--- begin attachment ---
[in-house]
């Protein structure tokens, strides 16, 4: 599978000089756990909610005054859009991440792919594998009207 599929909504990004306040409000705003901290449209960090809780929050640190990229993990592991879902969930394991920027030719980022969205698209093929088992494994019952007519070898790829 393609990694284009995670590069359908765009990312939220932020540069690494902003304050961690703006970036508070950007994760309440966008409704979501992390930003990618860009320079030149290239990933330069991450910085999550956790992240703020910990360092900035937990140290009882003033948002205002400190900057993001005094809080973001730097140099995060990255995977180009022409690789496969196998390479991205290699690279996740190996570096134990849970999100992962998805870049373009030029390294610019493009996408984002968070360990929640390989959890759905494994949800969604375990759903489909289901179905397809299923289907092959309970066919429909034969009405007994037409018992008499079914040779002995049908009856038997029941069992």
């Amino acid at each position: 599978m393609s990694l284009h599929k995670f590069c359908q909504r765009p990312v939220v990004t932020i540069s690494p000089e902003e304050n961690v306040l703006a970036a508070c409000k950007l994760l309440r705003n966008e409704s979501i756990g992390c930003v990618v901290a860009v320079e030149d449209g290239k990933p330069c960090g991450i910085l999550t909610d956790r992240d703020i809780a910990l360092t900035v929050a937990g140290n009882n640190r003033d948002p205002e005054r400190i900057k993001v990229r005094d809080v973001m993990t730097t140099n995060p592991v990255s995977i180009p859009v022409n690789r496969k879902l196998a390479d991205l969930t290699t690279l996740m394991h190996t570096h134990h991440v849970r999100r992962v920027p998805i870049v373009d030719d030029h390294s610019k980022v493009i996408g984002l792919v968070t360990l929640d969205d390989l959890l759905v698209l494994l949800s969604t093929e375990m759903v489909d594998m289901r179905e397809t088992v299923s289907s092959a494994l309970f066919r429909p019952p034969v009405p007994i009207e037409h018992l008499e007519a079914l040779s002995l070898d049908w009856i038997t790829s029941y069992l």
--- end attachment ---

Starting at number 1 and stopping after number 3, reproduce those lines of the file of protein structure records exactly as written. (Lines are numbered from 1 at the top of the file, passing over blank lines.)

[in-house]
């Protein structure tokens, strides 16, 4: 599978000089756990909610005054859009991440792919594998009207 599929909504990004306040409000705003901290449209960090809780929050640190990229993990592991879902969930394991920027030719980022969205698209093929088992494994019952007519070898790829 393609990694284009995670590069359908765009990312939220932020540069690494902003304050961690703006970036508070950007994760309440966008409704979501992390930003990618860009320079030149290239990933330069991450910085999550956790992240703020910990360092900035937990140290009882003033948002205002400190900057993001005094809080973001730097140099995060990255995977180009022409690789496969196998390479991205290699690279996740190996570096134990849970999100992962998805870049373009030029390294610019493009996408984002968070360990929640390989959890759905494994949800969604375990759903489909289901179905397809299923289907092959309970066919429909034969009405007994037409018992008499079914040779002995049908009856038997029941069992």
């Amino acid at each position: 599978m393609s990694l284009h599929k995670f590069c359908q909504r765009p990312v939220v990004t932020i540069s690494p000089e902003e304050n961690v306040l703006a970036a508070c409000k950007l994760l309440r705003n966008e409704s979501i756990g992390c930003v990618v901290a860009v320079e030149d449209g290239k990933p330069c960090g991450i910085l999550t909610d956790r992240d703020i809780a910990l360092t900035v929050a937990g140290n009882n640190r003033d948002p205002e005054r400190i900057k993001v990229r005094d809080v973001m993990t730097t140099n995060p592991v990255s995977i180009p859009v022409n690789r496969k879902l196998a390479d991205l969930t290699t690279l996740m394991h190996t570096h134990h991440v849970r999100r992962v920027p998805i870049v373009d030719d030029h390294s610019k980022v493009i996408g984002l792919v968070t360990l929640d969205d390989l959890l759905v698209l494994l949800s969604t093929e375990m759903v489909d594998m289901r179905e397809t088992v299923s289907s092959a494994l309970f066919r429909p019952p034969v009405p007994i009207e037409h018992l008499e007519a079914l040779s002995l070898d049908w009856i038997t790829s029941y069992l």